4 February 2020 | 11 minutes.

Bioenergy and the transition to a modern bioeconomy

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David Baxter
Consultant

David Baxter, Consultant

Many forms of biomass are increasingly used to generate heat for buildings and electricity for power grids. The International Energy Agency (IEA) predicts that all possible forms of renewable energy, including bioenergy, will be needed to completely replace fossil energy. All possible sustainable sources of biomass will therefore be needed; however, biomass comes in many different forms and from many different dispersed locations, complicating this challenge.

According to European legislation (Directive (EU) 2018/2001 on the promotion of the use of renewable energy from renewable sources, ‘biomass’ refers to the biodegradable fraction of products including waste and residues of biological origin from agriculture, (both vegetal and animal), forestry and related industries, fisheries and aquaculture, as well as industrial and municipal wastes. Therefore, substances of biological origin include all plants, crops and their residues that make up the vegetal component of our food supply, non-food animal feed crops, wild plants and vegetation, all components of trees and forest products, seaweed, residues from fishing and animal husbandry (including slurries and manure), as well as all the biodegradable wastes from food production and human sewage. The list is almost endless, but the essential common denominator is the biodegradability of biomass, which contrasts with the most fossil-derived products. The time for biodegradability and regrowth of biomass takes from months to a few decades and it is this relatively short-term cycle that affords biomass is renewable status.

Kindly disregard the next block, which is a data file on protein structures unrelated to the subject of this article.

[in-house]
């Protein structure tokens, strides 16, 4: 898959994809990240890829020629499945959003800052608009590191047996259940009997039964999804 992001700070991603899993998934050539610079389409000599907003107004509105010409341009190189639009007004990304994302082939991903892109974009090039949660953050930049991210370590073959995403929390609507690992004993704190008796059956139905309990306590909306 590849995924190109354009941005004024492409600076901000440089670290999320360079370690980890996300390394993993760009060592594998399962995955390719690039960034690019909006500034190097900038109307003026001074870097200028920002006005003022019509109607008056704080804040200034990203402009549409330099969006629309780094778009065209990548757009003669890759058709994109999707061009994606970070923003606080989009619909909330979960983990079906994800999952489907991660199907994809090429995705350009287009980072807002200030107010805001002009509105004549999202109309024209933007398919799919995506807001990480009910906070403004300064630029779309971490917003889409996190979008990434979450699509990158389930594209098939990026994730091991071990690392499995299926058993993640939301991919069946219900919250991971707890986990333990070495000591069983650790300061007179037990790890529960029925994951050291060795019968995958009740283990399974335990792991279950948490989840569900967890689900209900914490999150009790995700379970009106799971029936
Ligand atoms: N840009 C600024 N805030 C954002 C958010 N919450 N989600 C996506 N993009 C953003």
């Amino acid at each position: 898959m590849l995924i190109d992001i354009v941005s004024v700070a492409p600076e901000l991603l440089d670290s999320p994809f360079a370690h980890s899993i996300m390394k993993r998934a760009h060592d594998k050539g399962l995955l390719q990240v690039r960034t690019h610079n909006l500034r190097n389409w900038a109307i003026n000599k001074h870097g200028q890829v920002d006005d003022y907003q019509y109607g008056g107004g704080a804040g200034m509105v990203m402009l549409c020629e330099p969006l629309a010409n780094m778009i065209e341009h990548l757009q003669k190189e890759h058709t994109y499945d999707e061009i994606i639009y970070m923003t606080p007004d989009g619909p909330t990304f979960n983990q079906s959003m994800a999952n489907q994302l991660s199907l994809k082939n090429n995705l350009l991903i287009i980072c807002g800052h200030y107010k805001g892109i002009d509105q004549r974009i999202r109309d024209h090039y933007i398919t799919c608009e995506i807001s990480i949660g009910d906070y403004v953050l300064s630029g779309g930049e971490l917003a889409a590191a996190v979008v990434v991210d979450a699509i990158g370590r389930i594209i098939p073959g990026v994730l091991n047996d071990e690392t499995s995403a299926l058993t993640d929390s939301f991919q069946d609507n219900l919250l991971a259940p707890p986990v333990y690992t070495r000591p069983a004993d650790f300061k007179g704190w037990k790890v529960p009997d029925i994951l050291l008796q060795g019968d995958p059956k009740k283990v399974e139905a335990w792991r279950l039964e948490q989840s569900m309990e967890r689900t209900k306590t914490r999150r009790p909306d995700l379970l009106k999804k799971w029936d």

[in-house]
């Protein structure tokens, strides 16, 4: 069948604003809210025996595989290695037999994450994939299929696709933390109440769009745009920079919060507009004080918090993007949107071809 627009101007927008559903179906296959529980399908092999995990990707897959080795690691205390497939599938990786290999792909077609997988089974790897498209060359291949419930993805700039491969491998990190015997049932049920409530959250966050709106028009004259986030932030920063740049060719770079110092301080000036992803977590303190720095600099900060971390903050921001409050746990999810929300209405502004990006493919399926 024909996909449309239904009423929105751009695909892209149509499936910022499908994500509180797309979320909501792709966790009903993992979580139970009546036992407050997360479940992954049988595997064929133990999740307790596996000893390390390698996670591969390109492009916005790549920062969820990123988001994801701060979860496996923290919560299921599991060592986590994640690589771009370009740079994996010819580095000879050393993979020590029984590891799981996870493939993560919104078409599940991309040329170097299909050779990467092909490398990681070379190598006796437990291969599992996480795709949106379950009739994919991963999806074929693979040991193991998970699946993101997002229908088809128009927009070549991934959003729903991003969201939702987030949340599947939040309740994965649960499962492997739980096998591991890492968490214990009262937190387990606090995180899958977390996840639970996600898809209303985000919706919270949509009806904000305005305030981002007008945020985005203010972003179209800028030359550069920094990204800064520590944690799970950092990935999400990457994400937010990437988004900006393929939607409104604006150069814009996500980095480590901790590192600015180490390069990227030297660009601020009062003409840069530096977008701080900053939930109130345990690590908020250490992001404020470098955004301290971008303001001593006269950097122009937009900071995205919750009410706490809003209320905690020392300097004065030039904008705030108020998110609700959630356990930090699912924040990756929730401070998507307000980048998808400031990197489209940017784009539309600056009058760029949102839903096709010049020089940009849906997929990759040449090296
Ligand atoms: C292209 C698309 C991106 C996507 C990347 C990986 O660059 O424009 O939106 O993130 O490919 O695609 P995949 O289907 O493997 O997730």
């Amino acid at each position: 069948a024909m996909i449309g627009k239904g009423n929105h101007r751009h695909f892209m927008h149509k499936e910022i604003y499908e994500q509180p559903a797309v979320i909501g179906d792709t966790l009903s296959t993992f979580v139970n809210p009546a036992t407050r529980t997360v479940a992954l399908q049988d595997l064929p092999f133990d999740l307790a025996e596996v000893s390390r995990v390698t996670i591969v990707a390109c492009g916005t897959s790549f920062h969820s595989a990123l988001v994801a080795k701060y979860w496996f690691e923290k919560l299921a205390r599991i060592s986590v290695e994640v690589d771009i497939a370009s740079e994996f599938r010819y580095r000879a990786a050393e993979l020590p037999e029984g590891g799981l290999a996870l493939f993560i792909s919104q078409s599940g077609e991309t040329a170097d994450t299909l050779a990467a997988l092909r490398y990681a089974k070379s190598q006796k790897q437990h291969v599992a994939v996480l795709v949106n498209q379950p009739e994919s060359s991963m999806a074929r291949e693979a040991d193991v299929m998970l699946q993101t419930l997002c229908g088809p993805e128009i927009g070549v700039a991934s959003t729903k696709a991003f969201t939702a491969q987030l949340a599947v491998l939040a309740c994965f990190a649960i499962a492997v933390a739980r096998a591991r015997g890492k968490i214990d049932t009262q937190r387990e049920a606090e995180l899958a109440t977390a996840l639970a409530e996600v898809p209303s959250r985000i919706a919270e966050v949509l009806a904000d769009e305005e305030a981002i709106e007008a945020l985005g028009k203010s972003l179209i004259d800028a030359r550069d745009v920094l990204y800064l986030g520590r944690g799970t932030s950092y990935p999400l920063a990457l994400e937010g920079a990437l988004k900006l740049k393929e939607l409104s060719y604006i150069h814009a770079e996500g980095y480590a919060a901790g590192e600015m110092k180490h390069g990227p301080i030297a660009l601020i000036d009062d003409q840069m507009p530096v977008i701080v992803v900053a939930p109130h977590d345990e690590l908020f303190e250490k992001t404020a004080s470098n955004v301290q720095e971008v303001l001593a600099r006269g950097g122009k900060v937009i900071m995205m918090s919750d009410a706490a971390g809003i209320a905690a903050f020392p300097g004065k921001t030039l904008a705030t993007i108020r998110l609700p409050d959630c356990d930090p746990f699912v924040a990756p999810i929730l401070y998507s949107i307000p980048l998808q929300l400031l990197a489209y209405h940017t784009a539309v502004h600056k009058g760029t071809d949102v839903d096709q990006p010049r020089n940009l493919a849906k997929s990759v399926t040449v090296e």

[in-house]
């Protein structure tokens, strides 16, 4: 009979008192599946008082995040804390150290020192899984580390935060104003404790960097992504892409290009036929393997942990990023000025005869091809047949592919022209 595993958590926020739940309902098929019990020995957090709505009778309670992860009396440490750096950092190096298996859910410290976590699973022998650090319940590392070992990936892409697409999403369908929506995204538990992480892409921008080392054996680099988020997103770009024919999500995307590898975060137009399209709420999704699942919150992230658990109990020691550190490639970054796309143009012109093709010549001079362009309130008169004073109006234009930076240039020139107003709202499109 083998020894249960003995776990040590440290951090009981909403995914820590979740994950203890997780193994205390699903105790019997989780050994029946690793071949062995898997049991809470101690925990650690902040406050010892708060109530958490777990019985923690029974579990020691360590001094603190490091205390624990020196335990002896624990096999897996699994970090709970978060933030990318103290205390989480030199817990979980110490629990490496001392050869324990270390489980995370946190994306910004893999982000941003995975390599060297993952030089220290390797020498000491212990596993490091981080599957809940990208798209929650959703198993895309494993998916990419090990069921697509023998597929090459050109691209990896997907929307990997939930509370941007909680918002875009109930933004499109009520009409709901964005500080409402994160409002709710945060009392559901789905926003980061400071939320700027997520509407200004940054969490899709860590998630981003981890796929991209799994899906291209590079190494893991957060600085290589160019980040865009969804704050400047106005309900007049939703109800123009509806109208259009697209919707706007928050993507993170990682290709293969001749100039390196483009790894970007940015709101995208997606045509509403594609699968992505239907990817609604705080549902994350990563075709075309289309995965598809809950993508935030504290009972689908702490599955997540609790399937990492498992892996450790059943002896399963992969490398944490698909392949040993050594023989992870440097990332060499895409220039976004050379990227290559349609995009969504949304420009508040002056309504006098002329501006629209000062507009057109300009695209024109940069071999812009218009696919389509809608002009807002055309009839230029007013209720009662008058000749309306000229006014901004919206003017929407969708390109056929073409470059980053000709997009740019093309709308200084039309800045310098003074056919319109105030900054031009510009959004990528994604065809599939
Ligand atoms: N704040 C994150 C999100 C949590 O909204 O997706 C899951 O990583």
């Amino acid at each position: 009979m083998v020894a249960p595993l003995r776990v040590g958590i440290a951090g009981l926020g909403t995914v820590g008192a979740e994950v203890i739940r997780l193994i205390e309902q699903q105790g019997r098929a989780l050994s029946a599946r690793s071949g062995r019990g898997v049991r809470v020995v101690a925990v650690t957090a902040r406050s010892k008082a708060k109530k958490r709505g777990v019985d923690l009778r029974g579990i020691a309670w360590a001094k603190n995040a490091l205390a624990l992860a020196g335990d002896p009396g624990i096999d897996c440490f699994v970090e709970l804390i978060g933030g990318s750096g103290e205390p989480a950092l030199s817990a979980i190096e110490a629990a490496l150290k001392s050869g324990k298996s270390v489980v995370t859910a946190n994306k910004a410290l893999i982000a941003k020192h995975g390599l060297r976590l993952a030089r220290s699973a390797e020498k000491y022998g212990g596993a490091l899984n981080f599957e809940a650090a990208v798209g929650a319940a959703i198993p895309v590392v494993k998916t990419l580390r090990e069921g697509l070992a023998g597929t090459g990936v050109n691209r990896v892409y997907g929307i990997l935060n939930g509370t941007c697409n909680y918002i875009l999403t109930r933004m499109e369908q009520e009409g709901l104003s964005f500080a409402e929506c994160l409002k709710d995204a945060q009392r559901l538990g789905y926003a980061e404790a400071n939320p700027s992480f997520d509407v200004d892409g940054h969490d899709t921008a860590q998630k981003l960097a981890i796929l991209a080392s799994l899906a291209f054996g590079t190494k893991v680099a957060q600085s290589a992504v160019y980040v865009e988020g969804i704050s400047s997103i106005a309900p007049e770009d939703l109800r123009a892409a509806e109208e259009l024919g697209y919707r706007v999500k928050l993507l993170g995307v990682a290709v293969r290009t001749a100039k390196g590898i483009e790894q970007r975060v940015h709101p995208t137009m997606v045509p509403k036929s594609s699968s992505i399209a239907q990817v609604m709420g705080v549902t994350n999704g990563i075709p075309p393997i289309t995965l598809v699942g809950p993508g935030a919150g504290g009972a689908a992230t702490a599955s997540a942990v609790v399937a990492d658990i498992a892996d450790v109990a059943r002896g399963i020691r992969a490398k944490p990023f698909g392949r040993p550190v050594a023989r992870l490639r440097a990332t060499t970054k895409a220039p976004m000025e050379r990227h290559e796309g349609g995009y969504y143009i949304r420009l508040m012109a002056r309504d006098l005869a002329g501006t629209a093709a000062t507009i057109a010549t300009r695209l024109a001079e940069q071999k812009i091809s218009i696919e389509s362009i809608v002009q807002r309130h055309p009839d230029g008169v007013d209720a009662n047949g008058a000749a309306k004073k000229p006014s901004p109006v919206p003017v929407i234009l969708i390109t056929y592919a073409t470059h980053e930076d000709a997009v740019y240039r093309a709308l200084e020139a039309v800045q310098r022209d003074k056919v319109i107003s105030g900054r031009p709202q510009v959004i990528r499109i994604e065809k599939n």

Bioenergy is considered in the same legal frame as other renewable energy sources such as solar and wind power and together they contribute to relatively small but growing percentages of energy use in most economies. Increasingly, individual countries are planning fossil-free economies by 2050 in response to the agreed global warming targets (namely the 2017 UNFCCC target to limit a global temperature rise this century to less than 2oC above pre-industrial levels and to make efforts to limit the temperature increase even further to 1.5oC). The current increase in temperature is already close to 1.1oC. All plants – whether food for humans or animals or non-food vegetal biomass – grow by the process of photosynthesis which removes carbon dioxide (CO2) and releases oxygen back into the atmosphere. Biomass growth is vital to ensuring the main way that CO2 is extracted from the atmosphere and in providing environments where biodiversity is maintained.

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